“It’s amazing to me that people put so much emphasis on trying to be tactical and worry about winning when it doesn’t matter when you’re 12 years old,” Landon Donovan

Setting up a league sets up expectation. There becomes an expectation that a lot of parents want to finish top of the league. Emotions become part of the game because now there is added pressure. Pressure to perform to win the game and many youth players if its 6 yr olds to 15 yr olds cant handle.

I am a huge believer that a coach creates the environment on the sidelines (for the good or the bad). Coaches are a example for the parents. If coaches become so engraved in winning then parents do. If a coach creates a teaching environment than parents will see what the coach is trying to work on.

Another question i ask is do players play with freedom and express themselves. Do they want to take the risks that they would do in the park playing with their friends etc… Or does the game mean so much to coaches and parents that the players become robotic. Soccer/Football in my opinion is about making good decisions in the right areas of the field. However too much command style coaching can lead to predictable robotic players because coaches are thinking of getting that win.

Parents can also affect a players development…

Parents who allow and trust the coach’s to coach to improve their child’s game allow the development process to happen slowly. Parents who get caught up in the winning and coach from the sidelines want an immediate result are hurting their child. At my club we have a parent contract that all parents have to sign. No coaching on the sidelines is a huge one for us. This is vital to allow a player to concentrate on the game and play with no fear or distraction. I believe Parent education is just as important as player education. Constant communication with parents about what you as coaches are working on is huge as it allows parents now to see the game differently. If coaches and parents do not interact than it becomes a guessing game for the parents. Why is Jonny passing the ball back to the GK? Why is he playing Defender now? Why is coach bringing him off? etc.

Here is a link below to Positive Parenting by US Youth Soccer:

positive_parenting

I believe there are so many factors to hurt player development and creating a league could be one. However as mentioned before its is the coach that creates a learning environment. Coaches have a responsibility to teach players the enjoyment of the game and not games to become pressured environments that youth players cannot handle.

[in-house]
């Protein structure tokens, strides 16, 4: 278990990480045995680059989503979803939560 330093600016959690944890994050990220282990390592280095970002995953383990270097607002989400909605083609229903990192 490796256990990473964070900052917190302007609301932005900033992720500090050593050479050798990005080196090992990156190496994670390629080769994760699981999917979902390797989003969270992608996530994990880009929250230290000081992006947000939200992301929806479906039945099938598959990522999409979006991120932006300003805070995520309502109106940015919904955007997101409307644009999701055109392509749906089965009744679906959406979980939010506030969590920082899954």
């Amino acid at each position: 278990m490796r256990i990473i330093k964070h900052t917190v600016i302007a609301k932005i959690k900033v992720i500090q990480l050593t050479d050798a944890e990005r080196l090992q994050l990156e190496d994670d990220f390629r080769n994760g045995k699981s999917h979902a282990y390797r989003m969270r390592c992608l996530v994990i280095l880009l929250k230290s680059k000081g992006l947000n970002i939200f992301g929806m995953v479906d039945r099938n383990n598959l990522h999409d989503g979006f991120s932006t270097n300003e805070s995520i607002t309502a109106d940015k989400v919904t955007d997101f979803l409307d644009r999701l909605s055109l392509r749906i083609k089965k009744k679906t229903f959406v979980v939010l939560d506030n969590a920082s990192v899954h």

Do we need to implement leagues?

It is great to be competitive however in my opinion leagues should be catered to certain age groups. Young players cannot sometimes handle the pressure. When should winning matter and leagues be in place. I would love to here some feedback if leagues should be in place? If they should should they be catered to level of teams players? What age groups should league start?

Here is a powerpoint from the Dutch FA (KNVB) on player development. They create leagues but what is the culture of their nation. Holland amazes me as the population is only 16 mill people and they produce top international players on a regular basis.

dutch vision on development

Do their coaches create a learning environment instead of a winning at all costs one? Do the parents create a learning environment instead of a winning one? Do they play the physically dominant players to win games?

The FA and USSF are working hard on player development and also coach development. Consistent education to players, coaches and parents has to happen. A culture has to change. To have change people need to allow change and have a open mind to it. If parents, coaches, players become impatient then a nation that could fulfill its potential will always be trying to run before it can walk.